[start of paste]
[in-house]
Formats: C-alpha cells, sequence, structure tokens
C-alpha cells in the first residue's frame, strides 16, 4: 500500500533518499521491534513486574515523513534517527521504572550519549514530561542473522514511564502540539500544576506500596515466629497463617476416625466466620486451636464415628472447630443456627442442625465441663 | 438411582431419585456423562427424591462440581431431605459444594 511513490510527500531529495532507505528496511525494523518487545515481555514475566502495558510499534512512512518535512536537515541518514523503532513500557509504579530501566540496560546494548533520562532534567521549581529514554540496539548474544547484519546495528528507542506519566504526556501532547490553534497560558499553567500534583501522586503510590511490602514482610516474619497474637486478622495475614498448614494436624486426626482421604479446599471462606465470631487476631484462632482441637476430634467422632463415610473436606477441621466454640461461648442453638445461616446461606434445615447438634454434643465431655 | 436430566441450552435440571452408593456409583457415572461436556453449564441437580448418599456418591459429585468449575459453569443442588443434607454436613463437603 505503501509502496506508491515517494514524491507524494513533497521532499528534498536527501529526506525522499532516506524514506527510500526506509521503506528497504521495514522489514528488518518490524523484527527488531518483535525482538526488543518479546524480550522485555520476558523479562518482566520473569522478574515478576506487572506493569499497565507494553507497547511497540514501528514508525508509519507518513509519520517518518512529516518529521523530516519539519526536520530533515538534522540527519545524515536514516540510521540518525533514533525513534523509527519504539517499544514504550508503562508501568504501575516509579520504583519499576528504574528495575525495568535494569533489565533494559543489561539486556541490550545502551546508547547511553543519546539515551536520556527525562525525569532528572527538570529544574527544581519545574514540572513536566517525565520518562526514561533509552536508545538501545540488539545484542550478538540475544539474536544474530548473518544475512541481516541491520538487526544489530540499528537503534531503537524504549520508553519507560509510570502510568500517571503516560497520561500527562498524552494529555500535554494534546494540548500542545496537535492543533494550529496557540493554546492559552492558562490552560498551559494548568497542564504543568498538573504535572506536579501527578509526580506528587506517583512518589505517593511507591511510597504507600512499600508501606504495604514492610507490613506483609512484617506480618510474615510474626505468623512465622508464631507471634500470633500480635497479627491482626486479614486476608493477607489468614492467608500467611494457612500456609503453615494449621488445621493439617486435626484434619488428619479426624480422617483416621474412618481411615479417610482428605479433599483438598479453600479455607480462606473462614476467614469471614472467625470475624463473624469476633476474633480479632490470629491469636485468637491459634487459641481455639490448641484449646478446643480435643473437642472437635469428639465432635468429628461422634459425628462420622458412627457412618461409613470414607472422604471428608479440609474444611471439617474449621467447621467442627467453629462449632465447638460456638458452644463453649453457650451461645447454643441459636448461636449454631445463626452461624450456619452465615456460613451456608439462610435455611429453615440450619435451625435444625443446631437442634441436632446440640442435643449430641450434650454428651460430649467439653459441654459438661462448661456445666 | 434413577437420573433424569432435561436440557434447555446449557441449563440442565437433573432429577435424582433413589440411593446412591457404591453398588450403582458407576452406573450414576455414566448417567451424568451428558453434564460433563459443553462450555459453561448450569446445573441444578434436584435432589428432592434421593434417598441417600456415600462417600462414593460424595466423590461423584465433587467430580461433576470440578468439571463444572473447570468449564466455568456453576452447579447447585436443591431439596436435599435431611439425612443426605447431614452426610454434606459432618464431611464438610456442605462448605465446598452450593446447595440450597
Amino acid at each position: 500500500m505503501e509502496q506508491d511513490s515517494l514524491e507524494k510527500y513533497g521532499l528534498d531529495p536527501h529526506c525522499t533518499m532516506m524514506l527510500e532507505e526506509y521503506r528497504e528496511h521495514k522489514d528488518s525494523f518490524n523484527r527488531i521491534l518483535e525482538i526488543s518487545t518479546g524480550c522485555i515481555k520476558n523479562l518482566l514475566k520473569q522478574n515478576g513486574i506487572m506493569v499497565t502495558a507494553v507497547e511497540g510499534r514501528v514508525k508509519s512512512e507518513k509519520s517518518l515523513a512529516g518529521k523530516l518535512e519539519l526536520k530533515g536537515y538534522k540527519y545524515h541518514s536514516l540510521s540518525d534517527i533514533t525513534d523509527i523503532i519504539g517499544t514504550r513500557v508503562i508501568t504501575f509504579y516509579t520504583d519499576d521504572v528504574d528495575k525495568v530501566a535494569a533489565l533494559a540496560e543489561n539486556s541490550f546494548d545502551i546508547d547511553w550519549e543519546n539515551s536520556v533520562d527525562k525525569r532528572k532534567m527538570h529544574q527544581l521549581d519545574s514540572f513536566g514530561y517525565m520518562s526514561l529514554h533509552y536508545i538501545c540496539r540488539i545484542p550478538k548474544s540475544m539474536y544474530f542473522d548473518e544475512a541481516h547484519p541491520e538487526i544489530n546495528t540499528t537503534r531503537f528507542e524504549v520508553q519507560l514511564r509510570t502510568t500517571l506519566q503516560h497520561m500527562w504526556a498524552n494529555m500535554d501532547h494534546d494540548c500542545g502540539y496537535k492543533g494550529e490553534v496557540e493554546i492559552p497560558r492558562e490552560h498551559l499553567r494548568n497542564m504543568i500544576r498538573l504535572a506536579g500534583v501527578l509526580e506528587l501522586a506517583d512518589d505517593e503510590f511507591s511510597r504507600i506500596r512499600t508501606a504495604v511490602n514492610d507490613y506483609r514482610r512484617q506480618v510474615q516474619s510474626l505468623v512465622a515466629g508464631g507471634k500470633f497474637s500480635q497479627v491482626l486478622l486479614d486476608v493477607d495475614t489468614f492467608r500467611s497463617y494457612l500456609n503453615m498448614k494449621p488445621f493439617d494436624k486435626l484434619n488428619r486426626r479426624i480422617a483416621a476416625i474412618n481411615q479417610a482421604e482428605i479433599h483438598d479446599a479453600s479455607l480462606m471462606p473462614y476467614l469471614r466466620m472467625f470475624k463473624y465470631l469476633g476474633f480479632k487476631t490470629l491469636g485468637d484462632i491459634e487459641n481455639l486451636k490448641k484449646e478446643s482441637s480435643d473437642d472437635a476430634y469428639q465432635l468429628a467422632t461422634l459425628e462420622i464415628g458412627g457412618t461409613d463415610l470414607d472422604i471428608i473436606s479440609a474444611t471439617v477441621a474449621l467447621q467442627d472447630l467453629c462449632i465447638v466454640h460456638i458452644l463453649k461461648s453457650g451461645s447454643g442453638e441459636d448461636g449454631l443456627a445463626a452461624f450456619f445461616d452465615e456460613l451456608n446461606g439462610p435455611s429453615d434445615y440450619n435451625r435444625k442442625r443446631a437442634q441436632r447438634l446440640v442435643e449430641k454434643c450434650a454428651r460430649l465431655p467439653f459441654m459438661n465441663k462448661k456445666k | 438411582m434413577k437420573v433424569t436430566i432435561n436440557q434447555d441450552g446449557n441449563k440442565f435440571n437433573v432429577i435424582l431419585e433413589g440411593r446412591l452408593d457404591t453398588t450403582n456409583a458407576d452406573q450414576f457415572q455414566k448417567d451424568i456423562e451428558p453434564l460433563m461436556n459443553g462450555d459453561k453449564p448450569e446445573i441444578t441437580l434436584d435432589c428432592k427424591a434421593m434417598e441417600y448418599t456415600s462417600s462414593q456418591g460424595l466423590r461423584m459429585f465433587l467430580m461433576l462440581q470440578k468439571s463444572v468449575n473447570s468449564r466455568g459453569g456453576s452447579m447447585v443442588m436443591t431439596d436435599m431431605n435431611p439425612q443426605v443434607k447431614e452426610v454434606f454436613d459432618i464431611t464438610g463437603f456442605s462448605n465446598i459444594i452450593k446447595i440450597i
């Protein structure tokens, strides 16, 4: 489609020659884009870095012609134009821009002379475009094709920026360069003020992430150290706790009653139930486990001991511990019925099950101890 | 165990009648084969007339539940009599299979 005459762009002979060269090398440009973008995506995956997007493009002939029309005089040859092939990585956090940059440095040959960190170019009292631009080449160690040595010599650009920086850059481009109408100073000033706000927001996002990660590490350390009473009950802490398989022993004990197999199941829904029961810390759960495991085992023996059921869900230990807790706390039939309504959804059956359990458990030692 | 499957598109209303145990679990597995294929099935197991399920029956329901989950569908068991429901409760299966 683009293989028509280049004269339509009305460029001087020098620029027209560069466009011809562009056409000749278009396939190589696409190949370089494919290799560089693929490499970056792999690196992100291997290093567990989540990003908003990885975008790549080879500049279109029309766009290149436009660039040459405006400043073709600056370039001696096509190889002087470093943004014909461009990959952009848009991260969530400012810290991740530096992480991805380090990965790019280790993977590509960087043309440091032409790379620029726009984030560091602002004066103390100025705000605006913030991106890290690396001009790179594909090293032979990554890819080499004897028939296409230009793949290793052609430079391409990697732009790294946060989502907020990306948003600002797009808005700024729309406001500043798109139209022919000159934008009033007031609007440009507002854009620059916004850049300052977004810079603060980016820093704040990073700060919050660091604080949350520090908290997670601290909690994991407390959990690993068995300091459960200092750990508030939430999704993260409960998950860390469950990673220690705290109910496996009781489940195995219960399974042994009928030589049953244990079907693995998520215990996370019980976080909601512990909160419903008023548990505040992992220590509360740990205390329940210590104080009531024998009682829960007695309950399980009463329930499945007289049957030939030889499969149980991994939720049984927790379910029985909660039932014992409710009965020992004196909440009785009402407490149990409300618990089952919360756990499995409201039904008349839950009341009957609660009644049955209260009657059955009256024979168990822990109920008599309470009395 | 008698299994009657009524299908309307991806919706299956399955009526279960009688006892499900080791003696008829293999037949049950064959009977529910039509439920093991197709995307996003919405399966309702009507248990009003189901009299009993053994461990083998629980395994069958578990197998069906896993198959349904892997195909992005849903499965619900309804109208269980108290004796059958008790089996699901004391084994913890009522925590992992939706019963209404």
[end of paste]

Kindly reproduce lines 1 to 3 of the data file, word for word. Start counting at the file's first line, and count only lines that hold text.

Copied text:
[in-house]
Formats: C-alpha cells, sequence, structure tokens
C-alpha cells in the first residue's frame, strides 16, 4: 500500500533518499521491534513486574515523513534517527521504572550519549514530561542473522514511564502540539500544576506500596515466629497463617476416625466466620486451636464415628472447630443456627442442625465441663 | 438411582431419585456423562427424591462440581431431605459444594 511513490510527500531529495532507505528496511525494523518487545515481555514475566502495558510499534512512512518535512536537515541518514523503532513500557509504579530501566540496560546494548533520562532534567521549581529514554540496539548474544547484519546495528528507542506519566504526556501532547490553534497560558499553567500534583501522586503510590511490602514482610516474619497474637486478622495475614498448614494436624486426626482421604479446599471462606465470631487476631484462632482441637476430634467422632463415610473436606477441621466454640461461648442453638445461616446461606434445615447438634454434643465431655 | 436430566441450552435440571452408593456409583457415572461436556453449564441437580448418599456418591459429585468449575459453569443442588443434607454436613463437603 505503501509502496506508491515517494514524491507524494513533497521532499528534498536527501529526506525522499532516506524514506527510500526506509521503506528497504521495514522489514528488518518490524523484527527488531518483535525482538526488543518479546524480550522485555520476558523479562518482566520473569522478574515478576506487572506493569499497565507494553507497547511497540514501528514508525508509519507518513509519520517518518512529516518529521523530516519539519526536520530533515538534522540527519545524515536514516540510521540518525533514533525513534523509527519504539517499544514504550508503562508501568504501575516509579520504583519499576528504574528495575525495568535494569533489565533494559543489561539486556541490550545502551546508547547511553543519546539515551536520556527525562525525569532528572527538570529544574527544581519545574514540572513536566517525565520518562526514561533509552536508545538501545540488539545484542550478538540475544539474536544474530548473518544475512541481516541491520538487526544489530540499528537503534531503537524504549520508553519507560509510570502510568500517571503516560497520561500527562498524552494529555500535554494534546494540548500542545496537535492543533494550529496557540493554546492559552492558562490552560498551559494548568497542564504543568498538573504535572506536579501527578509526580506528587506517583512518589505517593511507591511510597504507600512499600508501606504495604514492610507490613506483609512484617506480618510474615510474626505468623512465622508464631507471634500470633500480635497479627491482626486479614486476608493477607489468614492467608500467611494457612500456609503453615494449621488445621493439617486435626484434619488428619479426624480422617483416621474412618481411615479417610482428605479433599483438598479453600479455607480462606473462614476467614469471614472467625470475624463473624469476633476474633480479632490470629491469636485468637491459634487459641481455639490448641484449646478446643480435643473437642472437635469428639465432635468429628461422634459425628462420622458412627457412618461409613470414607472422604471428608479440609474444611471439617474449621467447621467442627467453629462449632465447638460456638458452644463453649453457650451461645447454643441459636448461636449454631445463626452461624450456619452465615456460613451456608439462610435455611429453615440450619435451625435444625443446631437442634441436632446440640442435643449430641450434650454428651460430649467439653459441654459438661462448661456445666 | 434413577437420573433424569432435561436440557434447555446449557441449563440442565437433573432429577435424582433413589440411593446412591457404591453398588450403582458407576452406573450414576455414566448417567451424568451428558453434564460433563459443553462450555459453561448450569446445573441444578434436584435432589428432592434421593434417598441417600456415600462417600462414593460424595466423590461423584465433587467430580461433576470440578468439571463444572473447570468449564466455568456453576452447579447447585436443591431439596436435599435431611439425612443426605447431614452426610454434606459432618464431611464438610456442605462448605465446598452450593446447595440450597